• Engagement strategies that will result in retaining individuals in care such as increased access to medication-assisted treatment both for treatment of substance use disorders and for treatment of viral hepatitis

Another specific strategy to prevent liver disease is to vaccinate individuals against hepatitis A, a viral infection that can occur as a result of eating contaminated food.

Cultural Awareness and Competency

People with HIV infection, AIDS, and viral hepatitis come from all walks of life and represent every racial and ethnic group, sexual orientation, and socioeconomic status. That’s why it is necessary to incorporate culturally relevant and community-based values, traditions, and customs into research, education, treatment plans, and project evaluations for those impacted by these infections. SAMHSA urges practitioners to consider culture at every step as they use SAMHSA’s Strategic Prevention Framework (SPF). The SAMHSA Center for the Application of Prevention Technologies (CAPT) is a national substance abuse prevention training and technical assistance system that helps SAMHSA-funded grantees successfully implement all five steps of the SPF. The CAPT lists the elements of a culturally competent prevention system.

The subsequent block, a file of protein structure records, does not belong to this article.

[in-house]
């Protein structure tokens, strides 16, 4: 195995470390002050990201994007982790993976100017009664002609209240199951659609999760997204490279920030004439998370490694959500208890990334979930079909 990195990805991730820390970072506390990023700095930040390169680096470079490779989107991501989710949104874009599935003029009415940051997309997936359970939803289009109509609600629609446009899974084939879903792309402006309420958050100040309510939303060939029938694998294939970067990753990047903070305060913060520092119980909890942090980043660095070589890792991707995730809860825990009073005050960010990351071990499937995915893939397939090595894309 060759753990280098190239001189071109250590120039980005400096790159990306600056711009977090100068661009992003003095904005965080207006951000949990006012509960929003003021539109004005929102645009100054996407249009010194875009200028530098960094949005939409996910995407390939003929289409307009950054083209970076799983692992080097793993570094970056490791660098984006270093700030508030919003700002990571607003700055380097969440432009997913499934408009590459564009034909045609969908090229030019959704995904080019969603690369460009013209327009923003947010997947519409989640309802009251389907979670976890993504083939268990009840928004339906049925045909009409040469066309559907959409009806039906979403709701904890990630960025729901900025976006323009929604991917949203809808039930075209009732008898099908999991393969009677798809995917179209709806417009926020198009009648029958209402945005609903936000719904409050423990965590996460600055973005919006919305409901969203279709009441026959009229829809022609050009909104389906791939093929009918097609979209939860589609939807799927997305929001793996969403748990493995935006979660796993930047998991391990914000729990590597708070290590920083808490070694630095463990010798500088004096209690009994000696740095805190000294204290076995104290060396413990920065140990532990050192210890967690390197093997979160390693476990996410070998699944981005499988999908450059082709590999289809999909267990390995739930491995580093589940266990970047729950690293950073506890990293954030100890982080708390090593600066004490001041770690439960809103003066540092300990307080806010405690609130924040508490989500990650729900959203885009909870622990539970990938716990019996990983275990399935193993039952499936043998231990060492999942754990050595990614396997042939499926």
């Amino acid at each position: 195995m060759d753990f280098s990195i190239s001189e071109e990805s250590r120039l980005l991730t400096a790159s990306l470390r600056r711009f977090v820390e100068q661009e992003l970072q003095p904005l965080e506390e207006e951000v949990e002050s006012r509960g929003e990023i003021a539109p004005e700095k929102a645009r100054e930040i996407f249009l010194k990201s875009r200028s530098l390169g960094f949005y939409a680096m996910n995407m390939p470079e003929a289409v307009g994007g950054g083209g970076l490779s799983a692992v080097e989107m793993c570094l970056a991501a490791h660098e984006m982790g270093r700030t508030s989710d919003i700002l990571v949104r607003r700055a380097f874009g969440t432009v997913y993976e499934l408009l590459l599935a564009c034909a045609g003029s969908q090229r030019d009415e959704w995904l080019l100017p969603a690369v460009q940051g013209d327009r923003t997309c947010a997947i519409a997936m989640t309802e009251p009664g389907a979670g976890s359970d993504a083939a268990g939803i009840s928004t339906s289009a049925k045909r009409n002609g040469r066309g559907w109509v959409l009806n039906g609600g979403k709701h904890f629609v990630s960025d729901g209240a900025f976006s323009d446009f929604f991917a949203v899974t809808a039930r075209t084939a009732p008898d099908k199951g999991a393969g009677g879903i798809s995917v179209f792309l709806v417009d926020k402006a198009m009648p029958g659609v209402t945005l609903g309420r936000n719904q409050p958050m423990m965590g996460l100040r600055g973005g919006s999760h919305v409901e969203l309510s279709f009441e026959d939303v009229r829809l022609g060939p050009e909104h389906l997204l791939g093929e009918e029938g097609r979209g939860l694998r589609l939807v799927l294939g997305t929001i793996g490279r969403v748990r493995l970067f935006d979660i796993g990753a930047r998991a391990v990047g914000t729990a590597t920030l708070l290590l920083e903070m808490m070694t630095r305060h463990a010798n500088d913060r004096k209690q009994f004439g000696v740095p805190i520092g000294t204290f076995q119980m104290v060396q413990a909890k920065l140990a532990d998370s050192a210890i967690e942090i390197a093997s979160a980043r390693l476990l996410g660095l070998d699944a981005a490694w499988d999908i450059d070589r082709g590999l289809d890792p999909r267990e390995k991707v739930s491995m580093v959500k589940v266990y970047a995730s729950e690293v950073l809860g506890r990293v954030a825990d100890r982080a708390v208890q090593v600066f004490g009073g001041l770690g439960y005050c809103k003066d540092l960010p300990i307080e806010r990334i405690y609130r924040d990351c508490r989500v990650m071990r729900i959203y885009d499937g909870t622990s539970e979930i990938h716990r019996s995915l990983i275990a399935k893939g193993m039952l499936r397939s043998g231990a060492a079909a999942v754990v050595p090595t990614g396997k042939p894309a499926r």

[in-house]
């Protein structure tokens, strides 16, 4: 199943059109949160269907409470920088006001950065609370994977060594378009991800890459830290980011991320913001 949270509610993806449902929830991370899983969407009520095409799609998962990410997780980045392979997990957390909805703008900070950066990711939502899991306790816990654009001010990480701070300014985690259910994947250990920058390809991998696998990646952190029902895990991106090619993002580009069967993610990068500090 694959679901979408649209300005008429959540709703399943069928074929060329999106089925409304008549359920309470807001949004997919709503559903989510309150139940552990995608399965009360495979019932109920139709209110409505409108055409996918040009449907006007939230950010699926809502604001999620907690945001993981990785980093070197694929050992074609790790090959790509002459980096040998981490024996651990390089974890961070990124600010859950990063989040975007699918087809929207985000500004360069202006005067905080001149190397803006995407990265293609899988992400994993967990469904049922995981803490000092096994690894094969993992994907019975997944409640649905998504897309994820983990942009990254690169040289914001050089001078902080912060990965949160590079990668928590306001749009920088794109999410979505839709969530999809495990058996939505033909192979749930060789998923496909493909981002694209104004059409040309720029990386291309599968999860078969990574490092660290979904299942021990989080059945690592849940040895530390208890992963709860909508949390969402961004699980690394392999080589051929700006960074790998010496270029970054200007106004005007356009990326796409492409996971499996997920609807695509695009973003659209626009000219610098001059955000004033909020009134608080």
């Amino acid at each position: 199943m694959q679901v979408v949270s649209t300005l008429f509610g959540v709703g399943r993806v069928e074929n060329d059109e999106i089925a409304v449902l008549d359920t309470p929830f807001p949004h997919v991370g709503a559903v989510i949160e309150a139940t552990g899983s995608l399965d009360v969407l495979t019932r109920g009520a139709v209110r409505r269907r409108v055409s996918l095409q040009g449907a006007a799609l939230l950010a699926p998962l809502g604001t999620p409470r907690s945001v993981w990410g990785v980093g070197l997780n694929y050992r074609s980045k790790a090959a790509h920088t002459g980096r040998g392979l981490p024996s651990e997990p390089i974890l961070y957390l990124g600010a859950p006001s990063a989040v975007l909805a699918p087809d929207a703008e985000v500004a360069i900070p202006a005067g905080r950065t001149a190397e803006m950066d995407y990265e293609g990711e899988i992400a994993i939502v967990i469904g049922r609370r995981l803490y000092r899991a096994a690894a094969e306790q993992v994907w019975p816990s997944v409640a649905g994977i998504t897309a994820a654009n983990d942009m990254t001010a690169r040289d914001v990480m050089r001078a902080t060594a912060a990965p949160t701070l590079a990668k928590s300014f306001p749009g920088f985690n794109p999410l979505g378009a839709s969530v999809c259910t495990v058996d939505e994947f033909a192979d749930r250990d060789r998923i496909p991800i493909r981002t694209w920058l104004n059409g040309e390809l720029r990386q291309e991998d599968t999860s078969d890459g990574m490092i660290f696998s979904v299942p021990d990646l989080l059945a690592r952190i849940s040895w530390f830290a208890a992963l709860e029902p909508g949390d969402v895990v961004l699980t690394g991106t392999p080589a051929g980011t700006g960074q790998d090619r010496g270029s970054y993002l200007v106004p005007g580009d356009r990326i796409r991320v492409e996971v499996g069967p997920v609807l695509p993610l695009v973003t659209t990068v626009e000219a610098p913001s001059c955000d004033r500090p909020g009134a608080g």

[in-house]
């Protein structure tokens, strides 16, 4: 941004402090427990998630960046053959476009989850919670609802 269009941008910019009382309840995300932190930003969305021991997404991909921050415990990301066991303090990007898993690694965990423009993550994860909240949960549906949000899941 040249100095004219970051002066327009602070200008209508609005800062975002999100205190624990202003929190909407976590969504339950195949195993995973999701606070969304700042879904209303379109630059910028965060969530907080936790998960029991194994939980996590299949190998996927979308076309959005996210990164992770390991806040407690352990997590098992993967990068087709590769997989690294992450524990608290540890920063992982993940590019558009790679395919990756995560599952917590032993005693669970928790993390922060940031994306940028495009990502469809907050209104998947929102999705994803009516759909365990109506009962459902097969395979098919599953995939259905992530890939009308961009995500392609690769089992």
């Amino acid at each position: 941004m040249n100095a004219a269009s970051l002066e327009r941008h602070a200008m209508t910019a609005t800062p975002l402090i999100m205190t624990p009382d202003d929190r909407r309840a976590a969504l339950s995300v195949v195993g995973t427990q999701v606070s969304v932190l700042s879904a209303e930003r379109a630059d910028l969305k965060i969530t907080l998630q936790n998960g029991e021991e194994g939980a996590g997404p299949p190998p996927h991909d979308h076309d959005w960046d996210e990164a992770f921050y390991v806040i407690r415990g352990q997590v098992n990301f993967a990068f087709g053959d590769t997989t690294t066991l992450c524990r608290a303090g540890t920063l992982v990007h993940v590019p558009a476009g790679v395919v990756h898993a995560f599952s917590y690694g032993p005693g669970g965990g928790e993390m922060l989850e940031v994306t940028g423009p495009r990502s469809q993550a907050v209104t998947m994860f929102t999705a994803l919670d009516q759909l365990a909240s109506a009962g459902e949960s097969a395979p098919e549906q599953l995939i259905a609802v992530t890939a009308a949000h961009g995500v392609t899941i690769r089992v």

The SAMHSA Office of Behavioral Health Equity (OBHE) is devoted to offering support to populations that are most vulnerable to behavioral health disparities, including those at risk for or with HIV, AIDS, and viral hepatitis.

For additional guidelines on how providers can offer culturally relevant services, refer to the SAMHSA-Health Resources and Services Administration (HRSA) Center for Integrated Health Solutions. The following resources are also available:

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Last Updated: 09/29/2014